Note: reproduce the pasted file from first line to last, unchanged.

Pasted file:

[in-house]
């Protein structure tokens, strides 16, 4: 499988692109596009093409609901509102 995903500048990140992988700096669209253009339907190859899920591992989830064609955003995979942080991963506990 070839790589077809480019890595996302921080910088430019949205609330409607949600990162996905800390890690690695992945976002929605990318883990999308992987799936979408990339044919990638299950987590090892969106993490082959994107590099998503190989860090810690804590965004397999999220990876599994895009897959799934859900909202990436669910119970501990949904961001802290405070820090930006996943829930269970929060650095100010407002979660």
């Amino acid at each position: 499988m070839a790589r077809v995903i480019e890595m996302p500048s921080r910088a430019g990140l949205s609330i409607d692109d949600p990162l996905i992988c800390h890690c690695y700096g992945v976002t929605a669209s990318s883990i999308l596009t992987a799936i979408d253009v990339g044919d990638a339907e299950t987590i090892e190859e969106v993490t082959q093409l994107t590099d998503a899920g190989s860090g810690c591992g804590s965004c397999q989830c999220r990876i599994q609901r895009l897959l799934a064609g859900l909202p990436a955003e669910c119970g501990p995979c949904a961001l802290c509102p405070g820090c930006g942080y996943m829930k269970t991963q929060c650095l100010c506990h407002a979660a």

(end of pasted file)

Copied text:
[in-house]
């Protein structure tokens, strides 16, 4: 499988692109596009093409609901509102 995903500048990140992988700096669209253009339907190859899920591992989830064609955003995979942080991963506990 070839790589077809480019890595996302921080910088430019949205609330409607949600990162996905800390890690690695992945976002929605990318883990999308992987799936979408990339044919990638299950987590090892969106993490082959994107590099998503190989860090810690804590965004397999999220990876599994895009897959799934859900909202990436669910119970501990949904961001802290405070820090930006996943829930269970929060650095100010407002979660």
């Amino acid at each position: 499988m070839a790589r077809v995903i480019e890595m996302p500048s921080r910088a430019g990140l949205s609330i409607d692109d949600p990162l996905i992988c800390h890690c690695y700096g992945v976002t929605a669209s990318s883990i999308l596009t992987a799936i979408d253009v990339g044919d990638a339907e299950t987590i090892e190859e969106v993490t082959q093409l994107t590099d998503a899920g190989s860090g810690c591992g804590s965004c397999q989830c999220r990876i599994q609901r895009l897959l799934a064609g859900l909202p990436a955003e669910c119970g501990p995979c949904a961001l802290c509102p405070g820090c930006g942080y996943m829930k269970t991963q929060c650095l100010c506990h407002a979660a």